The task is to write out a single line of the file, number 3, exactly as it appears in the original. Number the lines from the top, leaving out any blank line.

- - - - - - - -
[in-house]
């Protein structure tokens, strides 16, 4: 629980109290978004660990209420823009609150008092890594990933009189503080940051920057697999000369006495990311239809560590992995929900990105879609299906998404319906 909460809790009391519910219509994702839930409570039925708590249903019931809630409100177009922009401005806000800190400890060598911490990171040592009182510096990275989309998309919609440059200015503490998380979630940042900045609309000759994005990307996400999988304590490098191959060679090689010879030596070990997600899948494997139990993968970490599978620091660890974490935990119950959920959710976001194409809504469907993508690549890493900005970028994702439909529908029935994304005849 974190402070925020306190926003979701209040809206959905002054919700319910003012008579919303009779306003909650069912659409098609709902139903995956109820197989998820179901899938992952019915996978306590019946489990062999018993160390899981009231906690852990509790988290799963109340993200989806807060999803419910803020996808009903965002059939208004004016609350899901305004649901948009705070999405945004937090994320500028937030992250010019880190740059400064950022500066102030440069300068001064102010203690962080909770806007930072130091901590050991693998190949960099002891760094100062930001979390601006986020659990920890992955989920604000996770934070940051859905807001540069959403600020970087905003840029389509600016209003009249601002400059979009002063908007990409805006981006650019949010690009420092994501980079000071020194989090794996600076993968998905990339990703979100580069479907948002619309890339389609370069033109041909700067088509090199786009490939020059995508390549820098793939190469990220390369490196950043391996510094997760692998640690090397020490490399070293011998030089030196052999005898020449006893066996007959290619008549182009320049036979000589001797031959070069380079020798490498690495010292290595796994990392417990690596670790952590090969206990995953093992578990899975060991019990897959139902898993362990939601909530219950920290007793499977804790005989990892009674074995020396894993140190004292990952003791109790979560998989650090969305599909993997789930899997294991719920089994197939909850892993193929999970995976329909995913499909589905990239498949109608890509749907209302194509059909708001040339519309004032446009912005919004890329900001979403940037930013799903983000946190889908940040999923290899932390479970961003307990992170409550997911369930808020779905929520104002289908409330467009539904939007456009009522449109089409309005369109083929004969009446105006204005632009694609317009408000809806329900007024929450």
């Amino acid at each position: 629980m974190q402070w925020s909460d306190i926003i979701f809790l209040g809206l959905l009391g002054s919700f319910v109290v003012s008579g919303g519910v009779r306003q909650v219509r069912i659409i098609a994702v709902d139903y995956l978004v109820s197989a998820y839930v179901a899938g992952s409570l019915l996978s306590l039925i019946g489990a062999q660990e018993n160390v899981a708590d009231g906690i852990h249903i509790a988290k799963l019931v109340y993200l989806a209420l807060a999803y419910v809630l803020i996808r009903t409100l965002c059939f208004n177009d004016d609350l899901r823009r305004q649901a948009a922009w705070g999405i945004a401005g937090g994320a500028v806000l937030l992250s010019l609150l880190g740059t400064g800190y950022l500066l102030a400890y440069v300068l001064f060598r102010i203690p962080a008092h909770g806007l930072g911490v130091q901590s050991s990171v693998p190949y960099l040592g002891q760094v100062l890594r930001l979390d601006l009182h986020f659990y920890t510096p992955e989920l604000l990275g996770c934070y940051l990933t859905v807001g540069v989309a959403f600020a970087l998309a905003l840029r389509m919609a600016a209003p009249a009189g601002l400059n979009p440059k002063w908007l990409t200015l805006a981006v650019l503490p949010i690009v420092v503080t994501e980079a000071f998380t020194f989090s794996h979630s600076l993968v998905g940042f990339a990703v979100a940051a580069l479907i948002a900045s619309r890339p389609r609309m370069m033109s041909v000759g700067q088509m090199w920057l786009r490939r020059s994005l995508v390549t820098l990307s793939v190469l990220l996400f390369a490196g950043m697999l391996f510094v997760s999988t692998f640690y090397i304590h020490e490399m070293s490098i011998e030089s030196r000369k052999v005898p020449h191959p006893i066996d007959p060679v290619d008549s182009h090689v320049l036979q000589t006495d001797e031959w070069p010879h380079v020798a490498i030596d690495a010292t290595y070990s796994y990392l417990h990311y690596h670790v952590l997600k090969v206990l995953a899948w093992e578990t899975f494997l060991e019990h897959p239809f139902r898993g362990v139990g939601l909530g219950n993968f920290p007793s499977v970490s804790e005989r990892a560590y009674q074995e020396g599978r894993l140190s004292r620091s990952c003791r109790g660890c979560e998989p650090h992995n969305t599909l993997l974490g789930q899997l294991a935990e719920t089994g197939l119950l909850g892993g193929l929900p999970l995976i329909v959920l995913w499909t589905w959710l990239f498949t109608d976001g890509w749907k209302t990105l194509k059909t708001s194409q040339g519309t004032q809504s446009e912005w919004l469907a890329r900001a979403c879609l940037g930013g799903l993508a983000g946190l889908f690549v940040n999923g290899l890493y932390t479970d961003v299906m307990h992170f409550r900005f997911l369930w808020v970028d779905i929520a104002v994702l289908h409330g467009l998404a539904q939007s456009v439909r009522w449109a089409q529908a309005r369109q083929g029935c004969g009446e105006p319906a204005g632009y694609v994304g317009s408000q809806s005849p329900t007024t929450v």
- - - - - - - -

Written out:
């Amino acid at each position: 629980m974190q402070w925020s909460d306190i926003i979701f809790l209040g809206l959905l009391g002054s919700f319910v109290v003012s008579g919303g519910v009779r306003q909650v219509r069912i659409i098609a994702v709902d139903y995956l978004v109820s197989a998820y839930v179901a899938g992952s409570l019915l996978s306590l039925i019946g489990a062999q660990e018993n160390v899981a708590d009231g906690i852990h249903i509790a988290k799963l019931v109340y993200l989806a209420l807060a999803y419910v809630l803020i996808r009903t409100l965002c059939f208004n177009d004016d609350l899901r823009r305004q649901a948009a922009w705070g999405i945004a401005g937090g994320a500028v806000l937030l992250s010019l609150l880190g740059t400064g800190y950022l500066l102030a400890y440069v300068l001064f060598r102010i203690p962080a008092h909770g806007l930072g911490v130091q901590s050991s990171v693998p190949y960099l040592g002891q760094v100062l890594r930001l979390d601006l009182h986020f659990y920890t510096p992955e989920l604000l990275g996770c934070y940051l990933t859905v807001g540069v989309a959403f600020a970087l998309a905003l840029r389509m919609a600016a209003p009249a009189g601002l400059n979009p440059k002063w908007l990409t200015l805006a981006v650019l503490p949010i690009v420092v503080t994501e980079a000071f998380t020194f989090s794996h979630s600076l993968v998905g940042f990339a990703v979100a940051a580069l479907i948002a900045s619309r890339p389609r609309m370069m033109s041909v000759g700067q088509m090199w920057l786009r490939r020059s994005l995508v390549t820098l990307s793939v190469l990220l996400f390369a490196g950043m697999l391996f510094v997760s999988t692998f640690y090397i304590h020490e490399m070293s490098i011998e030089s030196r000369k052999v005898p020449h191959p006893i066996d007959p060679v290619d008549s182009h090689v320049l036979q000589t006495d001797e031959w070069p010879h380079v020798a490498i030596d690495a010292t290595y070990s796994y990392l417990h990311y690596h670790v952590l997600k090969v206990l995953a899948w093992e578990t899975f494997l060991e019990h897959p239809f139902r898993g362990v139990g939601l909530g219950n993968f920290p007793s499977v970490s804790e005989r990892a560590y009674q074995e020396g599978r894993l140190s004292r620091s990952c003791r109790g660890c979560e998989p650090h992995n969305t599909l993997l974490g789930q899997l294991a935990e719920t089994g197939l119950l909850g892993g193929l929900p999970l995976i329909v959920l995913w499909t589905w959710l990239f498949t109608d976001g890509w749907k209302t990105l194509k059909t708001s194409q040339g519309t004032q809504s446009e912005w919004l469907a890329r900001a979403c879609l940037g930013g799903l993508a983000g946190l889908f690549v940040n999923g290899l890493y932390t479970d961003v299906m307990h992170f409550r900005f997911l369930w808020v970028d779905i929520a104002v994702l289908h409330g467009l998404a539904q939007s456009v439909r009522w449109a089409q529908a309005r369109q083929g029935c004969g009446e105006p319906a204005g632009y694609v994304g317009s408000q809806s005849p329900t007024t929450v």